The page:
Chromium

Other Name(s):

trivalent chromium, chromium picolinate

General Description:

Chromium is an essential trace metal involved in regulating blood sugar and enhancing insulin action to metabolize and store carbohydrates, fat  and protein. Therefore, adequate amounts are required in the diet for normal breakdown of carbohydrates.

Medically Valid Uses:

Although some studies have shown that chromium supplementation can improve blood sugar levels in chromium deficient animals, chromium deficiency is rare in humans. Studies of chromium supplementation to treat blood sugar and type 2 diabetes in humans are inconclusive but research is ongoing.

Recommended Intake:

Chromium is measured in micrograms (mcg). Listed below are the adequate intake (AI) levels for chromium set by the National Academy of Sciences. These represent the level that healthy people typically consume.

Group

Suggested allowance

Infants 0 to 6 months

0.2 mcg

Infants 7 to 12 months

5.5 mcg

Children 1 to 3 years)

11 mcg

Children 4 to 8 years

15 mcg

Children 9 to 13 years

males 25 mcg, females 21 mcg

Adolescents (14 to 18 years)

males 35 mcg, females 24 mcg

Adults (19 to 50)

males 35 mcg, females

Adults (50+)

males 30 mcg, females 20 mcg

Pregnant women

29-30 mcg

Breast-feeding women

44-45 mcg

Body concentrations of chromium decline with age.

Note: Oral chromium is poorly absorbed. Many products are chelated (the chromium binds to another chemical that will help absorption).

 

Food

Chromium (mcg)

Broccoli, 1/2 cup

11

Grape juice, 1 cup

8

English muffin, whole wheat, 1

4

Potatoes, mashed, 1 cup

3

Garlic, dried, 1 teaspoon

3

Basil, dried, 1 tablespoon

2

Beef cubes, 3 oz.

2

Orange juice, 1 cup

2

Turkey breast, 3 oz.

2

Whole wheat bread, 2 slices

2

Red wine, 5 oz.

1-13

Apple, unpeeled, 1 medium

1

Banana, 1 medium

1

Green beans, 1/2 cup

1

Side Effects, Toxicity and Interactions:

Although there are few serious adverse effects of high dietary chromium intake, all people should consult a physician before using chromium supplementation.

Women who are pregnant or breast-feeding should consult a physician before taking any mineral supplements.

Chromium supplements could decrease medication requirements or decrease blood sugar levels in diabetic patients. Diabetic patients who start chromium supplements should monitor their blood sugar closely.

Chromium supplements also can have interactions with other medications, causing increased or decreased chromium absorption or increased or decreased effects of the medication. Medications with chromium interactions include:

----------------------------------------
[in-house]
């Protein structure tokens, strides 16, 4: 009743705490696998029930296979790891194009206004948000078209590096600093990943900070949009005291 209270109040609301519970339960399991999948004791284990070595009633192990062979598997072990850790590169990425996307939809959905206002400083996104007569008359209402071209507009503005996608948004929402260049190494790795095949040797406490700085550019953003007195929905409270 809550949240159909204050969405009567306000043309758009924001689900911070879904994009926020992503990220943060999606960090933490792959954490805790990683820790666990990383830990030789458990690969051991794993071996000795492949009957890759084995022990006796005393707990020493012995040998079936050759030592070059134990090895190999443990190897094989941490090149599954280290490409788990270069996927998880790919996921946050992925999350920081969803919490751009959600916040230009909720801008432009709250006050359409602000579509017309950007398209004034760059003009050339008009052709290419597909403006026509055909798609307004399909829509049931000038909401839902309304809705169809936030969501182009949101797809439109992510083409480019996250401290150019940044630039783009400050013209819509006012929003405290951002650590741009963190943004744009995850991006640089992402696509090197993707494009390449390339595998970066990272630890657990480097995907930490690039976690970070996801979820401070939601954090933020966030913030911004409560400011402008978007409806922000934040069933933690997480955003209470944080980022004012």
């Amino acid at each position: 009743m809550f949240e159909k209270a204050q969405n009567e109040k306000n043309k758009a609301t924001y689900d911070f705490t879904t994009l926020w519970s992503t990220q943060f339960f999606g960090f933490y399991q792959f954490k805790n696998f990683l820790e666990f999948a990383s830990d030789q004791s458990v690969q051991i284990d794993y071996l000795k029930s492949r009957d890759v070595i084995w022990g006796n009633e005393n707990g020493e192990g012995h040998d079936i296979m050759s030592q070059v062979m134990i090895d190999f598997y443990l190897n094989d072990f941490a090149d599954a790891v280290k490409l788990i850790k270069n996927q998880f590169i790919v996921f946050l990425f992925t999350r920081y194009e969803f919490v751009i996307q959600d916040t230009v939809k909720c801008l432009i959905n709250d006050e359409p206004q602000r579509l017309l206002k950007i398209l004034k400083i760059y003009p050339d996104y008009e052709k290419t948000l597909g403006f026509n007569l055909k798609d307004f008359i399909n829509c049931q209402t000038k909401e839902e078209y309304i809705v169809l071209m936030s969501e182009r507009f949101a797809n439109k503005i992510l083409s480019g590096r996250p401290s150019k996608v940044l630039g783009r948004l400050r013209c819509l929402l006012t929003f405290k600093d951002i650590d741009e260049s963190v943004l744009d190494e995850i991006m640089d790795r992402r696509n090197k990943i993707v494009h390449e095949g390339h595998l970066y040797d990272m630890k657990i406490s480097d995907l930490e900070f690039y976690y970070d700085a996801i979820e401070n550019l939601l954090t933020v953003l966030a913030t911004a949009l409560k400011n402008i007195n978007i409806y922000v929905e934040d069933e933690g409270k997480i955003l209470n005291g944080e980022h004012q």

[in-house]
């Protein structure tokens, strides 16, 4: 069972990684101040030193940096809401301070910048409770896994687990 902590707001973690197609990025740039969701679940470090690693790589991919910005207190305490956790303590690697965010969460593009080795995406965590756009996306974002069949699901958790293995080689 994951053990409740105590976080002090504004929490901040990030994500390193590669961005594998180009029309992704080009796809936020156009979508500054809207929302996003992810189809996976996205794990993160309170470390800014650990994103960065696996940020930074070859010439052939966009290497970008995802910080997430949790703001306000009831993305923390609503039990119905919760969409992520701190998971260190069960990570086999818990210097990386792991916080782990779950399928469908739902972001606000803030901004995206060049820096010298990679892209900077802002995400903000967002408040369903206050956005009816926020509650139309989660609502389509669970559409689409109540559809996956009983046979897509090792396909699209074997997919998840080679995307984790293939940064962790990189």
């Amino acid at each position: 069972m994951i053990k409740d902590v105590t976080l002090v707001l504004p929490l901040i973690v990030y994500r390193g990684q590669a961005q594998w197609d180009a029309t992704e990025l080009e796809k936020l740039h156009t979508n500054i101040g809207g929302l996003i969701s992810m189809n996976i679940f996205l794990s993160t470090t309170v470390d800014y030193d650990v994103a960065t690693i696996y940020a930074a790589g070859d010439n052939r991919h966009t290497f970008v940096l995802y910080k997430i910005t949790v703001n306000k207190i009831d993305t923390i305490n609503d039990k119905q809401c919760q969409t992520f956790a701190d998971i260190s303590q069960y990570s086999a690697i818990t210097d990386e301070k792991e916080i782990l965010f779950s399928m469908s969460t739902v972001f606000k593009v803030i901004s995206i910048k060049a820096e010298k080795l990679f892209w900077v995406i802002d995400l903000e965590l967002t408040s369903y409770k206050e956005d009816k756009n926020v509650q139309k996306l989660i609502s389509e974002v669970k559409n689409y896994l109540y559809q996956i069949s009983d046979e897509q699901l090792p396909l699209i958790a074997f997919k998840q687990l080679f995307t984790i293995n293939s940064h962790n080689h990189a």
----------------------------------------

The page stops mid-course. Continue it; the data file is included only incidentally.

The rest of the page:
antacids, corticosteroids, H2 blockers, proton pump inhibitors, beta-blockers, insulin, non-steroidal anti-inflammatory drugs (NSAIDS), prostaglandin inhibitors.

Additional Information:

Click here for a list of reputable Web sites with general information on nutrition.

References:

  1. Behrman RE, Kliegman RM, Nelson EE, Vaughan VC, eds. Nelson Textbook of Pediatrics. 14th ed. Philadelphia, PA: W.B. Saunders Co.; 1992.

  2. Morris BW, Macneil S, Hardisty CA, Heller S, Burgin C, Gray TA. Chromium homeostasis in patients with type II (NIDDM) diabetes. J Trace Elem Med Biol. 1999;13(1-2):57-61.

  3. Ravina A, Slezak L, Mirsky N, Bryden NA, Anderson RA. Reversal of corticosteroid-induced diabetes mellitus with supplemental chromium. Diabet Med. 1999;16(2):164-7.

  4. Braunwald E, Isselbacher KJ, Petersdorf RG, Wilson JD, Martin JB, Fauci AS, eds. Harrison's Principals of Internal Medicine. 11th ed. New York, NY: McGraw-Hill; 1987.

  5. USP DI 19th ed. Englewood, CO: Micromedex Inc.; 1999

  6. Stearns DM, Belbruno JJ, Wetterhahn KE. A prediction of chromium(III) accumulation in humans from chromium dietary supplements. FASEB J. 1995;9(15):1650-7.

  7. Reading SA. Chromium picolinate. J Fla Med Assoc. 1996;83(1):29-31.

  8. Ravina A, Slezak L, Mirsky N, Bryden NA, Anderson RA. Reversal of corticosteroid-induced diabetes mellitus with supplemental chromium. Diabet Med. 1999;16(2):164-7.

  9. Barceloux DG. Chromium. J Toxicol Clin Toxicol. 1999;37(2):173-94.

  10. Morris BW, Macneil S, Hardisty CA, Heller S, Burgin C, Gray TA. Chromium homeostasis in patients with type II (NIDDM) diabetes [In Process Citation]. J Trace Elem Med Biol. 1999;13(1-2):57-61.

  11. Lukaski HC. Chromium as a supplement [In Process Citation]. Annu Rev Nutr. 1999;19:279-302.

  12. Smolin LA, Grosvenor MB. Nutrition Science and Applications. 2nd ed. Sanders College Publishing; 1997.

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